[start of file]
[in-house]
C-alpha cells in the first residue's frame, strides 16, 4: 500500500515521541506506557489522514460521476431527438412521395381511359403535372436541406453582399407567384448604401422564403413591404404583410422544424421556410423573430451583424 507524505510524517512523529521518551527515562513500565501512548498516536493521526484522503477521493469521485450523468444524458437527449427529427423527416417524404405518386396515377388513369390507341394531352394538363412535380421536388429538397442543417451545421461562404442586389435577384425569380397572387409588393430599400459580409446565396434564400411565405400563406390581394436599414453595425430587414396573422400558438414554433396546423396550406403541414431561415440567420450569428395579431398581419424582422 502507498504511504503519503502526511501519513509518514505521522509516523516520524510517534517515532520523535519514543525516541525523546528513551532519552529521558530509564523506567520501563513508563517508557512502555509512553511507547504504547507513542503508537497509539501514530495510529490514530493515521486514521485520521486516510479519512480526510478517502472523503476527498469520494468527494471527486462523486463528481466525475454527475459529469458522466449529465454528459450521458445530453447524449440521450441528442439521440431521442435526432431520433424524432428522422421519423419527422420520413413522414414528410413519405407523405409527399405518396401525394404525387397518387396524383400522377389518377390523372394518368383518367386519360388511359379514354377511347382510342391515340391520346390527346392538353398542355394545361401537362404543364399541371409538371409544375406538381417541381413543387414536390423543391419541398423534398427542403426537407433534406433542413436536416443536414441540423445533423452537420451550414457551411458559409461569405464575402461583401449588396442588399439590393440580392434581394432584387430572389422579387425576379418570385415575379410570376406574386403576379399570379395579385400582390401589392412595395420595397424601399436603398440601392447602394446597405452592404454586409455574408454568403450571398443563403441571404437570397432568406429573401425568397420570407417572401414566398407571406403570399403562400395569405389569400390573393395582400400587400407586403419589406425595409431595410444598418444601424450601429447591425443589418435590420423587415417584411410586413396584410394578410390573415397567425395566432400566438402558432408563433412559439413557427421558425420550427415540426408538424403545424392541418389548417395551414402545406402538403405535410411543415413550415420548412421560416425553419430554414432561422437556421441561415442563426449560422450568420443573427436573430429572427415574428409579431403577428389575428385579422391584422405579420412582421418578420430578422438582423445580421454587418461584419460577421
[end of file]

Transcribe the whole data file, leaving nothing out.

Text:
[in-house]
C-alpha cells in the first residue's frame, strides 16, 4: 500500500515521541506506557489522514460521476431527438412521395381511359403535372436541406453582399407567384448604401422564403413591404404583410422544424421556410423573430451583424 507524505510524517512523529521518551527515562513500565501512548498516536493521526484522503477521493469521485450523468444524458437527449427529427423527416417524404405518386396515377388513369390507341394531352394538363412535380421536388429538397442543417451545421461562404442586389435577384425569380397572387409588393430599400459580409446565396434564400411565405400563406390581394436599414453595425430587414396573422400558438414554433396546423396550406403541414431561415440567420450569428395579431398581419424582422 502507498504511504503519503502526511501519513509518514505521522509516523516520524510517534517515532520523535519514543525516541525523546528513551532519552529521558530509564523506567520501563513508563517508557512502555509512553511507547504504547507513542503508537497509539501514530495510529490514530493515521486514521485520521486516510479519512480526510478517502472523503476527498469520494468527494471527486462523486463528481466525475454527475459529469458522466449529465454528459450521458445530453447524449440521450441528442439521440431521442435526432431520433424524432428522422421519423419527422420520413413522414414528410413519405407523405409527399405518396401525394404525387397518387396524383400522377389518377390523372394518368383518367386519360388511359379514354377511347382510342391515340391520346390527346392538353398542355394545361401537362404543364399541371409538371409544375406538381417541381413543387414536390423543391419541398423534398427542403426537407433534406433542413436536416443536414441540423445533423452537420451550414457551411458559409461569405464575402461583401449588396442588399439590393440580392434581394432584387430572389422579387425576379418570385415575379410570376406574386403576379399570379395579385400582390401589392412595395420595397424601399436603398440601392447602394446597405452592404454586409455574408454568403450571398443563403441571404437570397432568406429573401425568397420570407417572401414566398407571406403570399403562400395569405389569400390573393395582400400587400407586403419589406425595409431595410444598418444601424450601429447591425443589418435590420423587415417584411410586413396584410394578410390573415397567425395566432400566438402558432408563433412559439413557427421558425420550427415540426408538424403545424392541418389548417395551414402545406402538403405535410411543415413550415420548412421560416425553419430554414432561422437556421441561415442563426449560422450568420443573427436573430429572427415574428409579431403577428389575428385579422391584422405579420412582421418578420430578422438582423445580421454587418461584419460577421